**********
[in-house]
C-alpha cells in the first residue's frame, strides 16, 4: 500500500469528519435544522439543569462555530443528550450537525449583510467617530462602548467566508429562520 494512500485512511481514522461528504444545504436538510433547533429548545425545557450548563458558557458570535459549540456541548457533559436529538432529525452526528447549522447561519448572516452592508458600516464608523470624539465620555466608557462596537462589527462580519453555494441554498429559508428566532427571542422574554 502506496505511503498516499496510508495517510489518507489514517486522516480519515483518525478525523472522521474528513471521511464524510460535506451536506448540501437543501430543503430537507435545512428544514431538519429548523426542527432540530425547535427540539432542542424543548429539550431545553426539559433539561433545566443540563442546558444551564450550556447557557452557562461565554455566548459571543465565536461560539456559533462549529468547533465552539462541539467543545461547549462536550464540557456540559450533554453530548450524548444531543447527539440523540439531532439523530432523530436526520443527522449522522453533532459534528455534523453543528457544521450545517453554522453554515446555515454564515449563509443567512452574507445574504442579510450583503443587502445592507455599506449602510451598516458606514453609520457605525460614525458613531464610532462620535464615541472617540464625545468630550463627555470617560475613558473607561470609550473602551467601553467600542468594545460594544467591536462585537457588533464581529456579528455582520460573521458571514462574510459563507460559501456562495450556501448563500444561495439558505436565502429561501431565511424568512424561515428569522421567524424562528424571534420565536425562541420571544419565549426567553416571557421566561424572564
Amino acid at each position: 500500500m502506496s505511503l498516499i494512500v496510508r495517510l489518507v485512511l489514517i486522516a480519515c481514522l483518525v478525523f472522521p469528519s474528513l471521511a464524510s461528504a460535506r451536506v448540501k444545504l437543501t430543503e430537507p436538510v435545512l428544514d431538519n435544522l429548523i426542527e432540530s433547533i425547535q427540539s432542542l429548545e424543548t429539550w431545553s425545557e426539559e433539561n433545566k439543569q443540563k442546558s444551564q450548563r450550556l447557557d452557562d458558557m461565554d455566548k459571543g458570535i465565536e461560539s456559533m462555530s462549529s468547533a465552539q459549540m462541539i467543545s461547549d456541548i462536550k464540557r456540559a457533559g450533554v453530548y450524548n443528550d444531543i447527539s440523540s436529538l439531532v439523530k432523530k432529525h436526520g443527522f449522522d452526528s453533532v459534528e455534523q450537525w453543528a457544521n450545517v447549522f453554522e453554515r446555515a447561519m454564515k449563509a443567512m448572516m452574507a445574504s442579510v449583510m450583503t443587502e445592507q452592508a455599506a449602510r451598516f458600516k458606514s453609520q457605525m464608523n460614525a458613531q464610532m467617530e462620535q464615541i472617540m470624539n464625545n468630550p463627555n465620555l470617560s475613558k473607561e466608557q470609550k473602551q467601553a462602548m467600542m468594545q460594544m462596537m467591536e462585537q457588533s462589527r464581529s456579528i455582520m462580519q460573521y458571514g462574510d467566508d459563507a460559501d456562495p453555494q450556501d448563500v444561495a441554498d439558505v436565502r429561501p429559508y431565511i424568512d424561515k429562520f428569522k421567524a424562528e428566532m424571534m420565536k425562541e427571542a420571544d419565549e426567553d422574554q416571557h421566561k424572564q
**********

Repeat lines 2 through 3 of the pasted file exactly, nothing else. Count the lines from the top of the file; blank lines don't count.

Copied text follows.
C-alpha cells in the first residue's frame, strides 16, 4: 500500500469528519435544522439543569462555530443528550450537525449583510467617530462602548467566508429562520 494512500485512511481514522461528504444545504436538510433547533429548545425545557450548563458558557458570535459549540456541548457533559436529538432529525452526528447549522447561519448572516452592508458600516464608523470624539465620555466608557462596537462589527462580519453555494441554498429559508428566532427571542422574554 502506496505511503498516499496510508495517510489518507489514517486522516480519515483518525478525523472522521474528513471521511464524510460535506451536506448540501437543501430543503430537507435545512428544514431538519429548523426542527432540530425547535427540539432542542424543548429539550431545553426539559433539561433545566443540563442546558444551564450550556447557557452557562461565554455566548459571543465565536461560539456559533462549529468547533465552539462541539467543545461547549462536550464540557456540559450533554453530548450524548444531543447527539440523540439531532439523530432523530436526520443527522449522522453533532459534528455534523453543528457544521450545517453554522453554515446555515454564515449563509443567512452574507445574504442579510450583503443587502445592507455599506449602510451598516458606514453609520457605525460614525458613531464610532462620535464615541472617540464625545468630550463627555470617560475613558473607561470609550473602551467601553467600542468594545460594544467591536462585537457588533464581529456579528455582520460573521458571514462574510459563507460559501456562495450556501448563500444561495439558505436565502429561501431565511424568512424561515428569522421567524424562528424571534420565536425562541420571544419565549426567553416571557421566561424572564
Amino acid at each position: 500500500m502506496s505511503l498516499i494512500v496510508r495517510l489518507v485512511l489514517i486522516a480519515c481514522l483518525v478525523f472522521p469528519s474528513l471521511a464524510s461528504a460535506r451536506v448540501k444545504l437543501t430543503e430537507p436538510v435545512l428544514d431538519n435544522l429548523i426542527e432540530s433547533i425547535q427540539s432542542l429548545e424543548t429539550w431545553s425545557e426539559e433539561n433545566k439543569q443540563k442546558s444551564q450548563r450550556l447557557d452557562d458558557m461565554d455566548k459571543g458570535i465565536e461560539s456559533m462555530s462549529s468547533a465552539q459549540m462541539i467543545s461547549d456541548i462536550k464540557r456540559a457533559g450533554v453530548y450524548n443528550d444531543i447527539s440523540s436529538l439531532v439523530k432523530k432529525h436526520g443527522f449522522d452526528s453533532v459534528e455534523q450537525w453543528a457544521n450545517v447549522f453554522e453554515r446555515a447561519m454564515k449563509a443567512m448572516m452574507a445574504s442579510v449583510m450583503t443587502e445592507q452592508a455599506a449602510r451598516f458600516k458606514s453609520q457605525m464608523n460614525a458613531q464610532m467617530e462620535q464615541i472617540m470624539n464625545n468630550p463627555n465620555l470617560s475613558k473607561e466608557q470609550k473602551q467601553a462602548m467600542m468594545q460594544m462596537m467591536e462585537q457588533s462589527r464581529s456579528i455582520m462580519q460573521y458571514g462574510d467566508d459563507a460559501d456562495p453555494q450556501d448563500v444561495a441554498d439558505v436565502r429561501p429559508y431565511i424568512d424561515k429562520f428569522k421567524a424562528e428566532m424571534m420565536k425562541e427571542a420571544d419565549e426567553d422574554q416571557h421566561k424572564q